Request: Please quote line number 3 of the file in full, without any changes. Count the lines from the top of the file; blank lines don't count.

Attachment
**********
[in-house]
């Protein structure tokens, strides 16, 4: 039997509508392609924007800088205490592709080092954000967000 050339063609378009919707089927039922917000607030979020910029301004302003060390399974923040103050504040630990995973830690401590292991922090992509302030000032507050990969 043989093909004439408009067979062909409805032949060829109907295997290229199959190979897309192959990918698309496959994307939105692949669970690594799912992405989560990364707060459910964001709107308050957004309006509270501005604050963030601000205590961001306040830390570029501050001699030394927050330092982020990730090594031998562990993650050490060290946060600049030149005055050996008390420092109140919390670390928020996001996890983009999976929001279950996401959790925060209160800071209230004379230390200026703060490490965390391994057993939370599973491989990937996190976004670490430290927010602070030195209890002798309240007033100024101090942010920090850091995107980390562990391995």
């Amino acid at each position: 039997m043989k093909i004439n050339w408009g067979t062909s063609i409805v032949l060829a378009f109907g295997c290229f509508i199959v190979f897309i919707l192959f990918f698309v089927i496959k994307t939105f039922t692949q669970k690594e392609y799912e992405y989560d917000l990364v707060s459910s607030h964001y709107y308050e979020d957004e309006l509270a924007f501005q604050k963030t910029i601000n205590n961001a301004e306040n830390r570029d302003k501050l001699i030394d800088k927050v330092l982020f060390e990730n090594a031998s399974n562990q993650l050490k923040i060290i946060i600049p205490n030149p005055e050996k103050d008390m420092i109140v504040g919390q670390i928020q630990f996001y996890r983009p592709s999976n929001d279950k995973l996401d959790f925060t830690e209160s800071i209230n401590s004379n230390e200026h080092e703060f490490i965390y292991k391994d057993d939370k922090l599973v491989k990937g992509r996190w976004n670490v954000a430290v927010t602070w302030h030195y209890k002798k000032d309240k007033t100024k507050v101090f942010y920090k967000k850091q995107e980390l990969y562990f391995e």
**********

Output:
């Amino acid at each position: 039997m043989k093909i004439n050339w408009g067979t062909s063609i409805v032949l060829a378009f109907g295997c290229f509508i199959v190979f897309i919707l192959f990918f698309v089927i496959k994307t939105f039922t692949q669970k690594e392609y799912e992405y989560d917000l990364v707060s459910s607030h964001y709107y308050e979020d957004e309006l509270a924007f501005q604050k963030t910029i601000n205590n961001a301004e306040n830390r570029d302003k501050l001699i030394d800088k927050v330092l982020f060390e990730n090594a031998s399974n562990q993650l050490k923040i060290i946060i600049p205490n030149p005055e050996k103050d008390m420092i109140v504040g919390q670390i928020q630990f996001y996890r983009p592709s999976n929001d279950k995973l996401d959790f925060t830690e209160s800071i209230n401590s004379n230390e200026h080092e703060f490490i965390y292991k391994d057993d939370k922090l599973v491989k990937g992509r996190w976004n670490v954000a430290v927010t602070w302030h030195y209890k002798k000032d309240k007033t100024k507050v101090f942010y920090k967000k850091q995107e980390l990969y562990f391995e």